Conclusion

Linezolid use was associated with decreased patient mortality compared to vancomycin use in a national cohort of elderly, non-critically ill, hospitalized veterans with HCAP.

Declarations

Authors’ contributions

CRF had full access to study data and was the primary person involved in the study design, study concepts, data analysis, and data interpretation. KRR was involved in the study design and data analysis and drafted the original manuscript text. EMM and RTA were involved in the study design, and manuscript editing. All authors read and approved the final manuscript.

Acknowledgements

This work was partially supported with the resources of the Department of Veterans Affairs. The views are those of the authors and do not necessarily reflect the views of the Department of Veterans Affairs. The development of the data source used in this study was supported by the National Institutes of Health (NIH)/National Institute of Nursing Research [Grant number R01 NR010828] to study the impact of statins in patients with pneumonia and sepsis. CRF was supported by the NIH in the form of a NIH/KL2 career development award [Grant number RR025766] during the time he designed the study and conducted preliminary analyses. KRR is supported by the NIH/National Center for Advancing Translational Sciences Loan Repayment Program.

Compliance with ethical guidelines

Competing interests CRF has received research grants and/or served as a scientific consultant/advisor for the NIH, AstraZeneca, Bristol-Myers Squibb, Elan, Forest, Ortho McNeil Janssen Pharmaceuticals, and Pfizer. KRR, EMM, and RTA declare that they have no competing interests.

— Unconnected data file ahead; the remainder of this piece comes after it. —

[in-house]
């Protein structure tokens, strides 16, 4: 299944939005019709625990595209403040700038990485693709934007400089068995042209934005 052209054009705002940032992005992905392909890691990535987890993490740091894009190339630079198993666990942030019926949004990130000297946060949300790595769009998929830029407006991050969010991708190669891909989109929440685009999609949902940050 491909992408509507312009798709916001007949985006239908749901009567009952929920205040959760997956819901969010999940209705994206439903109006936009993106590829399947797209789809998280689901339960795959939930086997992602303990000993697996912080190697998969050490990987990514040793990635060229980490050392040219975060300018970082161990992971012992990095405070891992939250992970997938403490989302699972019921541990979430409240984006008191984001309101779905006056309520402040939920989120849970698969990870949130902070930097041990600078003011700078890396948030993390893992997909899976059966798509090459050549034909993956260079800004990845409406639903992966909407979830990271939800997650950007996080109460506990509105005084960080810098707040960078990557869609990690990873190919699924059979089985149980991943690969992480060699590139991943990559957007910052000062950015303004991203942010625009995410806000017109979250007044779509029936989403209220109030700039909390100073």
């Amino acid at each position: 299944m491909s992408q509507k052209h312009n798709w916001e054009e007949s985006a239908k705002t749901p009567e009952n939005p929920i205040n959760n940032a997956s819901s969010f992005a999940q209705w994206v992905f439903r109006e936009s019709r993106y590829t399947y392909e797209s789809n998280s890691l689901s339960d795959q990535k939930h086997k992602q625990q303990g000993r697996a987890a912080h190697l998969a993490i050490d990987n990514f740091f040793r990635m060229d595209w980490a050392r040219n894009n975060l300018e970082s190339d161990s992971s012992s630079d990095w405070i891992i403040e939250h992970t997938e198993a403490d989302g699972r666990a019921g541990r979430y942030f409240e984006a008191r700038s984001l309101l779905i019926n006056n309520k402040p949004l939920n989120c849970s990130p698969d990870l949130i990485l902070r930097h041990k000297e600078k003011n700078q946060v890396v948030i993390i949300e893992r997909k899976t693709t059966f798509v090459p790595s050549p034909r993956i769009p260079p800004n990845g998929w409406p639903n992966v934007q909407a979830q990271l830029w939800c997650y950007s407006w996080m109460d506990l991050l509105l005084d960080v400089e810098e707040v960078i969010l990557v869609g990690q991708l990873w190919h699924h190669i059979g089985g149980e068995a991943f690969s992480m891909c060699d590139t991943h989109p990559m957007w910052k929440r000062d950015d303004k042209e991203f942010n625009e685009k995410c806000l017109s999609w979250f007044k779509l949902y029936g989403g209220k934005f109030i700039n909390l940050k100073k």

Open AccessThis article is distributed under the terms of the Creative Commons Attribution 4.0 International License (http://creativecommons.org/licenses/by/4.0/), which permits unrestricted use, distribution, and reproduction in any medium, provided you give appropriate credit to the original author(s) and the source, provide a link to the Creative Commons license, and indicate if changes were made. The Creative Commons Public Domain Dedication waiver (http://creativecommons.org/publicdomain/zero/1.0/) applies to the data made available in this article, unless otherwise stated.

Authors’ Affiliations

(1)
College of Pharmacy, The University of Texas at Austin
(2)
Pharmacotherapy Education and Research Center (PERC), School of Medicine, University of Texas Health Science Center at San Antonio
(3)
The VA North Texas Health Care System
(4)
School of Medicine, The University of Texas Southwestern Medical Center
(5)
Feik School of Pharmacy, University of the Incarnate Word

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© Reveles et al. 2015